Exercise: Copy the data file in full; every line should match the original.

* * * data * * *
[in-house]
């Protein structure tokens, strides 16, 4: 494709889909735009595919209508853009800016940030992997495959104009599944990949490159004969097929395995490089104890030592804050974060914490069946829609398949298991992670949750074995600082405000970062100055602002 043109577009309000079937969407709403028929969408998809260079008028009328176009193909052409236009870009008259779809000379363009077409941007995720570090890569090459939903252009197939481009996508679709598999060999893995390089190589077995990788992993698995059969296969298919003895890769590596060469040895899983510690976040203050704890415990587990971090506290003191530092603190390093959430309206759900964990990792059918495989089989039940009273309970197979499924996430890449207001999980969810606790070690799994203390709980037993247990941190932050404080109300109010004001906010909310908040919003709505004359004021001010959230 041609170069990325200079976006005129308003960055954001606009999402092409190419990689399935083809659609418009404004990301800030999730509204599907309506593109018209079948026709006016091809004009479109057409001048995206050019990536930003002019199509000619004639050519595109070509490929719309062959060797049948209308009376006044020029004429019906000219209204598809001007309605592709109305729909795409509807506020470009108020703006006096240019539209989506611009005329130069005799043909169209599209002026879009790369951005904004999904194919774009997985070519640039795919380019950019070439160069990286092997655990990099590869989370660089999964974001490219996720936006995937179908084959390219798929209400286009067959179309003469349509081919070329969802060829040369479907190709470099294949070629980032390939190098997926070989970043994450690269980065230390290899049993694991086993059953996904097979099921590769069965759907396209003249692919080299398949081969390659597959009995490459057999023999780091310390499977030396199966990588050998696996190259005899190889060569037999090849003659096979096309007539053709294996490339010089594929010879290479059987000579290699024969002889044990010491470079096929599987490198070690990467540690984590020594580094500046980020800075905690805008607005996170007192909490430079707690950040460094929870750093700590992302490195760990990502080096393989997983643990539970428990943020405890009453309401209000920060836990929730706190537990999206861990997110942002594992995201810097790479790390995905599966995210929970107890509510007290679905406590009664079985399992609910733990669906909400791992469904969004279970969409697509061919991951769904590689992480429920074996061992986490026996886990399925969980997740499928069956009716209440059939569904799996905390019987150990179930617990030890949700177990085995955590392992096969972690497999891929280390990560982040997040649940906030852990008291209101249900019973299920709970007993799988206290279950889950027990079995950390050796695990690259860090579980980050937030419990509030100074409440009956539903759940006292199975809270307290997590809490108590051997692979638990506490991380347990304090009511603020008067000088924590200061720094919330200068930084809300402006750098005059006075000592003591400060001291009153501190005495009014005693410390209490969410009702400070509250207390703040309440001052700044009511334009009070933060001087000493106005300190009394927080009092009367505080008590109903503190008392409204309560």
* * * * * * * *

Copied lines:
[in-house]
């Protein structure tokens, strides 16, 4: 494709889909735009595919209508853009800016940030992997495959104009599944990949490159004969097929395995490089104890030592804050974060914490069946829609398949298991992670949750074995600082405000970062100055602002 043109577009309000079937969407709403028929969408998809260079008028009328176009193909052409236009870009008259779809000379363009077409941007995720570090890569090459939903252009197939481009996508679709598999060999893995390089190589077995990788992993698995059969296969298919003895890769590596060469040895899983510690976040203050704890415990587990971090506290003191530092603190390093959430309206759900964990990792059918495989089989039940009273309970197979499924996430890449207001999980969810606790070690799994203390709980037993247990941190932050404080109300109010004001906010909310908040919003709505004359004021001010959230 041609170069990325200079976006005129308003960055954001606009999402092409190419990689399935083809659609418009404004990301800030999730509204599907309506593109018209079948026709006016091809004009479109057409001048995206050019990536930003002019199509000619004639050519595109070509490929719309062959060797049948209308009376006044020029004429019906000219209204598809001007309605592709109305729909795409509807506020470009108020703006006096240019539209989506611009005329130069005799043909169209599209002026879009790369951005904004999904194919774009997985070519640039795919380019950019070439160069990286092997655990990099590869989370660089999964974001490219996720936006995937179908084959390219798929209400286009067959179309003469349509081919070329969802060829040369479907190709470099294949070629980032390939190098997926070989970043994450690269980065230390290899049993694991086993059953996904097979099921590769069965759907396209003249692919080299398949081969390659597959009995490459057999023999780091310390499977030396199966990588050998696996190259005899190889060569037999090849003659096979096309007539053709294996490339010089594929010879290479059987000579290699024969002889044990010491470079096929599987490198070690990467540690984590020594580094500046980020800075905690805008607005996170007192909490430079707690950040460094929870750093700590992302490195760990990502080096393989997983643990539970428990943020405890009453309401209000920060836990929730706190537990999206861990997110942002594992995201810097790479790390995905599966995210929970107890509510007290679905406590009664079985399992609910733990669906909400791992469904969004279970969409697509061919991951769904590689992480429920074996061992986490026996886990399925969980997740499928069956009716209440059939569904799996905390019987150990179930617990030890949700177990085995955590392992096969972690497999891929280390990560982040997040649940906030852990008291209101249900019973299920709970007993799988206290279950889950027990079995950390050796695990690259860090579980980050937030419990509030100074409440009956539903759940006292199975809270307290997590809490108590051997692979638990506490991380347990304090009511603020008067000088924590200061720094919330200068930084809300402006750098005059006075000592003591400060001291009153501190005495009014005693410390209490969410009702400070509250207390703040309440001052700044009511334009009070933060001087000493106005300190009394927080009092009367505080008590109903503190008392409204309560």